Luxury developers of Palo Alto

Round Hill Capital already has a star project in Spain. Palo Alto, located in Ojén, a town adjacent to Marbella, comprises 600 homes spread over a plot measuring fifty hectares, including twenty hectares of green space. A luxury urbanisation in which the real estate fund invested €250 million in 2016.

Moreover, following its arrival in the Spanish market, the company led by Bickford explained that it had another €1.5 billion to invest in real estate. One of the closest directors to the founder of Round Hill is a Spaniard, who played a key role in the development of Palo Alto. Matías Villarroal, formerly of JP Morgan and Morgan Stanley in New York, is the Director General and Head of Residential Developments at Round Hill in the Spanish market (…).

Original story: Eje Prime (by J. Izquierdo & P. Riaño)

Translation: Carmel Drake

British Developers Lead Revival Of Costa Del Sol’s Property Sector

4 January 2017 – El País

The United Kingdom’s decision to leave the European Union in June has not discouraged London-based property developers from investing in Spain. Among the companies looking to establish a presence along the Mediterranean are Round Hill Capital, which has chosen the Costa del Sol as its launch pad into Spain.

The group, set up by Michael Bickford, has opened offices in Madrid, where it is also looking to buy property, along with Barcelona and the western part of Malaga’s coastline. It has paid €30 million for a 50-hectare plot of land in Ojén, close to Marbella, from Sareb, the entity set up by the government in 2012 to absorb the toxic assets of the country’s banks. It intends to build 600 luxury apartments there. Palo Alto will be the first major property development in the area since 2008, when the country’s real estate sector crashed.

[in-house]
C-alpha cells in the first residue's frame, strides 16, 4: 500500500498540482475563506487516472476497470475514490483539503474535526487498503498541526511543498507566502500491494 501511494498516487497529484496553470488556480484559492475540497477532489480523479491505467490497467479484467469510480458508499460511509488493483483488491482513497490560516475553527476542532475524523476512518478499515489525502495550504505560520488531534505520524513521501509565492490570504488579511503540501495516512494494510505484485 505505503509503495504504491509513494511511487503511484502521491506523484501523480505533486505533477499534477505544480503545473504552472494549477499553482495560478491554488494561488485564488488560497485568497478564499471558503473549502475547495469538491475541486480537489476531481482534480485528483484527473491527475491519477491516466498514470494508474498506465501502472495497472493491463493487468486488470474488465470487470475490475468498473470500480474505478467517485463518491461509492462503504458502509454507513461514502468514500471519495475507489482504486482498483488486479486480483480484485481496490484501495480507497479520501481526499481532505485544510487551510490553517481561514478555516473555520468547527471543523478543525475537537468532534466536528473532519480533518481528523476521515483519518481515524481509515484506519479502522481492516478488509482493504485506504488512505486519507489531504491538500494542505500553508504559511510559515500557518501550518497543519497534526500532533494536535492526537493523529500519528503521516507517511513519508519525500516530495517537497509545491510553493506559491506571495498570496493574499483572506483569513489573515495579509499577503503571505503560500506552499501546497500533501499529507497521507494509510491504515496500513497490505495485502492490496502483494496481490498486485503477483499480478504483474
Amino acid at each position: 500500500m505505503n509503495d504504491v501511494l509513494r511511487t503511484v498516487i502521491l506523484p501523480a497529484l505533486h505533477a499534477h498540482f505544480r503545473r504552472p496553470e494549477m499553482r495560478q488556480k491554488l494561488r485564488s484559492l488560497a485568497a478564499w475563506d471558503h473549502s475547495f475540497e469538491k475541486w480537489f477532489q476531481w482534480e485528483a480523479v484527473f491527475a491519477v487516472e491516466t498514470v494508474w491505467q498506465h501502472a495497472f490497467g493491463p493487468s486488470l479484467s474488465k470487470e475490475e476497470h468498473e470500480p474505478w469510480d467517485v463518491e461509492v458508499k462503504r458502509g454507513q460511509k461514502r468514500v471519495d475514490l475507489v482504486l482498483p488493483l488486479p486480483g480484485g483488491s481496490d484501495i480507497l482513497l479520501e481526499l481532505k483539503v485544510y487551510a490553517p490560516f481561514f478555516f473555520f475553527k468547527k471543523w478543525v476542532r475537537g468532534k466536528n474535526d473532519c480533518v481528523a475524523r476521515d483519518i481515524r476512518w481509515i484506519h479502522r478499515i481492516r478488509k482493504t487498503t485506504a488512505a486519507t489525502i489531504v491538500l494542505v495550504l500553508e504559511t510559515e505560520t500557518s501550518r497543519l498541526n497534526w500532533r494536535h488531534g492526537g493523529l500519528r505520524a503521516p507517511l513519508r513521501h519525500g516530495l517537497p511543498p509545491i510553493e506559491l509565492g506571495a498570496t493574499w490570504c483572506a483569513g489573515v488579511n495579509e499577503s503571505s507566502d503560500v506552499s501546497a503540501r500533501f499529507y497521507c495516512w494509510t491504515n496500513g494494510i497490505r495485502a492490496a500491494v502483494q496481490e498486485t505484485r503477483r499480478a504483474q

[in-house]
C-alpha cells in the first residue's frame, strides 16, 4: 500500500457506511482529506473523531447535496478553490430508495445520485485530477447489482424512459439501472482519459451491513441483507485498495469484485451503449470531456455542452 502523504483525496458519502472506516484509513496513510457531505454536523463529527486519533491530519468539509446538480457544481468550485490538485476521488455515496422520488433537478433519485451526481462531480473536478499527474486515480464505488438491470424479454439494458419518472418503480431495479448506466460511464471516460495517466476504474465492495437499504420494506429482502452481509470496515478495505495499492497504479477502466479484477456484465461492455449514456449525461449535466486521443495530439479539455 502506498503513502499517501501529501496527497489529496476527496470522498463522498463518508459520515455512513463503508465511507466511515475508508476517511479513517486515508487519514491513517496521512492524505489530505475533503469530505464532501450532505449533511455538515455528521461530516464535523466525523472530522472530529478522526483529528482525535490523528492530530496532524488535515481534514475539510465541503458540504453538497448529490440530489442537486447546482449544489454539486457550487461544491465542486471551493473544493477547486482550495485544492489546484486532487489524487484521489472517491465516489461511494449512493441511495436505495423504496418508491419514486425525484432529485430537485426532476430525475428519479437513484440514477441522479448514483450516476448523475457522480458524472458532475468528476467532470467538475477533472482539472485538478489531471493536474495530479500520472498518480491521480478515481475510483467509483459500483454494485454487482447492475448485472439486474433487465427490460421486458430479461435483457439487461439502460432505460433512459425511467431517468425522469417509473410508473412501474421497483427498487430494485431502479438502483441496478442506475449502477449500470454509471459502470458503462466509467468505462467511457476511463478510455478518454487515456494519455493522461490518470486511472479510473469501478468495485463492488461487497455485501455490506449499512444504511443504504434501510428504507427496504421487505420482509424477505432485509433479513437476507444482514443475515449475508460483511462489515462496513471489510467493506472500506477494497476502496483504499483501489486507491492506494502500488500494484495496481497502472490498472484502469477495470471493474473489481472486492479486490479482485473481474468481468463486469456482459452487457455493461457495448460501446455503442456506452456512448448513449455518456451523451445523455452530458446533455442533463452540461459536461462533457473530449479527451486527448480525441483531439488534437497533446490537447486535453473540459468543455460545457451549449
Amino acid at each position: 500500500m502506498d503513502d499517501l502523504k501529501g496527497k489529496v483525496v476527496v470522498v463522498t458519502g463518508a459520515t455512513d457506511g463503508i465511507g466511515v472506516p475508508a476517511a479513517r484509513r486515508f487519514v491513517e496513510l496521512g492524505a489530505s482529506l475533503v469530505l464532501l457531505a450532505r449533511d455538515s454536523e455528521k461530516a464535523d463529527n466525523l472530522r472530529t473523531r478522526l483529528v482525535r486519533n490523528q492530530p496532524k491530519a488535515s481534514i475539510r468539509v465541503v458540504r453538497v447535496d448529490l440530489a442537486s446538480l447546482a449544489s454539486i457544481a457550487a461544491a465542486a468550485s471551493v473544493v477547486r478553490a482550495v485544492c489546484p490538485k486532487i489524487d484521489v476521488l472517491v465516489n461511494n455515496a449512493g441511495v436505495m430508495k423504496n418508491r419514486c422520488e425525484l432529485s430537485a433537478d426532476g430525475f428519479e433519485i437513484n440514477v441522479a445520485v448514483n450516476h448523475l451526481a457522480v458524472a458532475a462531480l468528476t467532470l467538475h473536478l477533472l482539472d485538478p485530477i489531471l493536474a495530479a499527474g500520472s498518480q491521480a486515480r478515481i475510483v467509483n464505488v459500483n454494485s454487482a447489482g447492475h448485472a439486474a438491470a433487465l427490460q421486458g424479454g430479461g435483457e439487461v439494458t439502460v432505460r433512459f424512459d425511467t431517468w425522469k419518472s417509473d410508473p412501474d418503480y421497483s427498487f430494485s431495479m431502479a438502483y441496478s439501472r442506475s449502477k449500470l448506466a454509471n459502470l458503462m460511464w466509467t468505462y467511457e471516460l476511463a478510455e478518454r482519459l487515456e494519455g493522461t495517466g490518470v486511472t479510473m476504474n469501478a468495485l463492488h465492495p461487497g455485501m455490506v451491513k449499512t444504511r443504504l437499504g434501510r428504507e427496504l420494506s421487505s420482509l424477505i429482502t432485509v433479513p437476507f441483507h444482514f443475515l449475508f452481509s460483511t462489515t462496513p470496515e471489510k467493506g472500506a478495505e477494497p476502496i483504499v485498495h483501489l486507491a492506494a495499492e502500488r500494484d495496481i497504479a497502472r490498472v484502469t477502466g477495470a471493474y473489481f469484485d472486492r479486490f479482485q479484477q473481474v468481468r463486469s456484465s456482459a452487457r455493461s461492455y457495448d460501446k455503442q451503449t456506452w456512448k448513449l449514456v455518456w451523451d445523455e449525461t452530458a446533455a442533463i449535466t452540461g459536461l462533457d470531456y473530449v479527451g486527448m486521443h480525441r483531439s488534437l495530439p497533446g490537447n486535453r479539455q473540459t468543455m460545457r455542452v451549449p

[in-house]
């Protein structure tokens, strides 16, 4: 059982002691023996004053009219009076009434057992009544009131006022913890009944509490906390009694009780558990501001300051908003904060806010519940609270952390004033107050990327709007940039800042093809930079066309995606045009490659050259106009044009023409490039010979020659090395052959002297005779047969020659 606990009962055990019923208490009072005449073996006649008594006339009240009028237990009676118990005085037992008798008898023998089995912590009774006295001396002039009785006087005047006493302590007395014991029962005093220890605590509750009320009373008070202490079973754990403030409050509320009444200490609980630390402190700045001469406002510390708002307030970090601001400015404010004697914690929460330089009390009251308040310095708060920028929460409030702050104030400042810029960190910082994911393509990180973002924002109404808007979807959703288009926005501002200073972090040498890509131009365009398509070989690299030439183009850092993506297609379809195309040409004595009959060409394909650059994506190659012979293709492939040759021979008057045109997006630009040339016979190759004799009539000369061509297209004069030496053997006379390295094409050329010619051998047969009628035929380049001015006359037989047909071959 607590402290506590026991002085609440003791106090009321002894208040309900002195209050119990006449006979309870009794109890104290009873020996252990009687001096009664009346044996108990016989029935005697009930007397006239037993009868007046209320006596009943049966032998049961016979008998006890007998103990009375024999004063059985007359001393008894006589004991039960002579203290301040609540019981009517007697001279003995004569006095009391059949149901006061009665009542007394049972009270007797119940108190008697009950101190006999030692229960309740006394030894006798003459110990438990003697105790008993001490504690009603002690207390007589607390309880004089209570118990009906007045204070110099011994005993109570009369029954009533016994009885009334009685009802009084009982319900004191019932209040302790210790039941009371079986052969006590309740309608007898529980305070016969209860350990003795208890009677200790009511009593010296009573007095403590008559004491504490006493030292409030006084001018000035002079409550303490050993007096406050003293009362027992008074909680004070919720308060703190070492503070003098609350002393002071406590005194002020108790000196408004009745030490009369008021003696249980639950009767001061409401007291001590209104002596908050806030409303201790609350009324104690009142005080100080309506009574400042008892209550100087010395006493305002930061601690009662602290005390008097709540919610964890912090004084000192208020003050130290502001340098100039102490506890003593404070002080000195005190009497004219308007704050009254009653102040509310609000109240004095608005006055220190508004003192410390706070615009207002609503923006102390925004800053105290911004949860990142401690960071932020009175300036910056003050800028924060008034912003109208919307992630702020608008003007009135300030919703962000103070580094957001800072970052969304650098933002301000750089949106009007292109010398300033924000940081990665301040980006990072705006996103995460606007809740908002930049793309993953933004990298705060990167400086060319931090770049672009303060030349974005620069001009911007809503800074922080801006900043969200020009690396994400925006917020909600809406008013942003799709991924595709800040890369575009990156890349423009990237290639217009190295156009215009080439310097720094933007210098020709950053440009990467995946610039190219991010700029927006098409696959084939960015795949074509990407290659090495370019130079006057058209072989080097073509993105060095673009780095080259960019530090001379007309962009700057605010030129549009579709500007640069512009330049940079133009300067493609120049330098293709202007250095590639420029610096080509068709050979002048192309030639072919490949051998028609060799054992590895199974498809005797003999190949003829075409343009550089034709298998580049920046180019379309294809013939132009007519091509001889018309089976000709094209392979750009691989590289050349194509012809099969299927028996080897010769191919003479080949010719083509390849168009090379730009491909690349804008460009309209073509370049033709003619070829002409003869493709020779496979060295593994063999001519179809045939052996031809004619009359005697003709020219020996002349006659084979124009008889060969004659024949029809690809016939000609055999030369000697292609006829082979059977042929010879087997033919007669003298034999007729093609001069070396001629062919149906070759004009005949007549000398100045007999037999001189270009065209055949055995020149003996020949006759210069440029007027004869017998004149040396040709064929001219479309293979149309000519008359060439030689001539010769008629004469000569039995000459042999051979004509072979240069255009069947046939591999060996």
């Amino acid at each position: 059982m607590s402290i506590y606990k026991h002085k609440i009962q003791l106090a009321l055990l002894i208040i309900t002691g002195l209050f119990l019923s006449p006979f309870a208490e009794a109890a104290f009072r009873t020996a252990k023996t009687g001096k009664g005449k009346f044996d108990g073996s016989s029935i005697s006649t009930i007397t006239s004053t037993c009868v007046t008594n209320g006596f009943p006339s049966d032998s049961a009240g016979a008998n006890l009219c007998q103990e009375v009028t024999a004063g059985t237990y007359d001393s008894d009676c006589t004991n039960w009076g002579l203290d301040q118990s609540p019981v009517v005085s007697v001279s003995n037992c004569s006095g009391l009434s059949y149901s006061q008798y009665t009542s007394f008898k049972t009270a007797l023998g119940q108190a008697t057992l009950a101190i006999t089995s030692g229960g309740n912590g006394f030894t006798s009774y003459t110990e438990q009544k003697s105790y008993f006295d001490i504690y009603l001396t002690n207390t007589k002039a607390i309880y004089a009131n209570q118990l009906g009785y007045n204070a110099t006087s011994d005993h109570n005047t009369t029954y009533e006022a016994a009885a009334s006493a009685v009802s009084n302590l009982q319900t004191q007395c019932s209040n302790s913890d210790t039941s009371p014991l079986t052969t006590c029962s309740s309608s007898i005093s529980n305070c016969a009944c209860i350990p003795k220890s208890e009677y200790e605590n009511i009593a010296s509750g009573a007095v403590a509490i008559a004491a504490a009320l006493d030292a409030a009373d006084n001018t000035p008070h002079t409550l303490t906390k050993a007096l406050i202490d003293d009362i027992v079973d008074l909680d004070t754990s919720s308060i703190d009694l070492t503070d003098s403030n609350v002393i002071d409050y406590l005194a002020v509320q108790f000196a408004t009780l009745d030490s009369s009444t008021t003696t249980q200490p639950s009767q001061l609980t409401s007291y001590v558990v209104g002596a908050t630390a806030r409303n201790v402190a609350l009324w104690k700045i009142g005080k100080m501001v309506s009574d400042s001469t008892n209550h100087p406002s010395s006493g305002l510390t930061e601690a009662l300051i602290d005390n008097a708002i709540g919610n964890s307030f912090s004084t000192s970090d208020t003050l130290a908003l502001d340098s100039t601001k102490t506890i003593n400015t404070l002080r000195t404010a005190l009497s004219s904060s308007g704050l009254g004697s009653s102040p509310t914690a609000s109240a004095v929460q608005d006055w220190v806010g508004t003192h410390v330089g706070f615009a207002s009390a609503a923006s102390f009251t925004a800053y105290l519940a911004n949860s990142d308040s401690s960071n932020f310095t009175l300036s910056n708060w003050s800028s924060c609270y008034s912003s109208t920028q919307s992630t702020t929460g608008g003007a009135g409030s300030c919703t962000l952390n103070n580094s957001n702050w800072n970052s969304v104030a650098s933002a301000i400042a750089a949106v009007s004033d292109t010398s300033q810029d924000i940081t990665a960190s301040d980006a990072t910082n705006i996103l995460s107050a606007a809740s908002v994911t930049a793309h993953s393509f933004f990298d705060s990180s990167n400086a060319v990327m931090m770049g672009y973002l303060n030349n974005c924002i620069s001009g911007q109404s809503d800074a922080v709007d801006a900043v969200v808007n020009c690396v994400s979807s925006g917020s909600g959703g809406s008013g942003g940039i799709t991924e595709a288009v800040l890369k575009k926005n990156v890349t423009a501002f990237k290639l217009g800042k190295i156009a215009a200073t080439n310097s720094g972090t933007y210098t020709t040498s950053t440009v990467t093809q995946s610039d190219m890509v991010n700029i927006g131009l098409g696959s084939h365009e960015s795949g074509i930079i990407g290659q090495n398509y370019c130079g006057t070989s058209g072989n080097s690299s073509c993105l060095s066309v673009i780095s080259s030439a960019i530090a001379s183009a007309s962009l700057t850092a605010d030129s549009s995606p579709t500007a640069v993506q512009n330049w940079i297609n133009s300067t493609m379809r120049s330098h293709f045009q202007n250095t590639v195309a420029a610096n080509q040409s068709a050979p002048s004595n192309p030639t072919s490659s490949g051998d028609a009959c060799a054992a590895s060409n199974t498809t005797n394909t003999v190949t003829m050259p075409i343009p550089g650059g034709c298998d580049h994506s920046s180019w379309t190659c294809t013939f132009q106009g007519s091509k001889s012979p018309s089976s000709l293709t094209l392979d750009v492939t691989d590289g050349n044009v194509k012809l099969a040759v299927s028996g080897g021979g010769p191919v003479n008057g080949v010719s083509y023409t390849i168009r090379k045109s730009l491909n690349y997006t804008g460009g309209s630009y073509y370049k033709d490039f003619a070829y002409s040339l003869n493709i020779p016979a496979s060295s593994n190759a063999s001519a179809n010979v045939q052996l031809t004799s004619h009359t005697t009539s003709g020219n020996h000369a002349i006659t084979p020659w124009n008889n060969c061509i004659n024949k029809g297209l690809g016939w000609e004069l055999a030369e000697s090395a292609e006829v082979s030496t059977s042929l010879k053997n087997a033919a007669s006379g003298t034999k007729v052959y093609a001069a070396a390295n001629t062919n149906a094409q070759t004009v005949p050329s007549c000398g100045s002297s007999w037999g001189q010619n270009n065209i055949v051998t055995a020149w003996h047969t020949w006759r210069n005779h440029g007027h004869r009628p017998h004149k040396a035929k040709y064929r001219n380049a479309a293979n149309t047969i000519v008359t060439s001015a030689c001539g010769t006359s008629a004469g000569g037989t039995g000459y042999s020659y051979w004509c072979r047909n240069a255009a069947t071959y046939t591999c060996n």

With a total investment of €250 million, Palo Alto is planned in 10 phases, with work on 75 properties due to begin early in the new year. Ojén’s local council has approved construction and other permits in less than two months.

Matías Villaroel, Round Hill Capital’s Spanish manager, says that the company had second thoughts about the project immediately after the Brexit vote, but decided to go ahead because the properties are not being targeted at British buyers.

Round Hill Capital has already sold half of the first phase of the development, mainly to Germans, Belgians, and Scandinavians. Prices for the apartments range from €440,000 to €950,000.

A few kilometers along the coast in Torremolinos, another British property developer, Intu, is going to build what it says will be the largest shopping and leisure complex in Andalucía, covering some 200,000 square meters. The company is still awaiting final approval, but says it intends to begin work early in the new year, with completion due in 36 months.

Intu, which built the Puerto Venecia shopping center in Zaragoza, says it intends to invest some €600 million in the project, with a further €500 million coming from other partners. The company adds that it expects to generate some 2,500 jobs to build the project, which will then provide work for around 4,000 people.

The most recent report commissioned by the British Chamber of Commerce into the opportunities for UK businesses in Spain concludes that neither the uncertainty over the Brexit referendum nor the absence of a Spanish government put investors off during the first six months of 2016. It notes that 64% of UK companies in Spain intend to maintain their investments here, with 8% saying they intend to increase their presence, while 28% said they intended to reduce their investment. The United Kingdom is Spain’s fifth-biggest source of foreign direct investment, making up 11% of the total.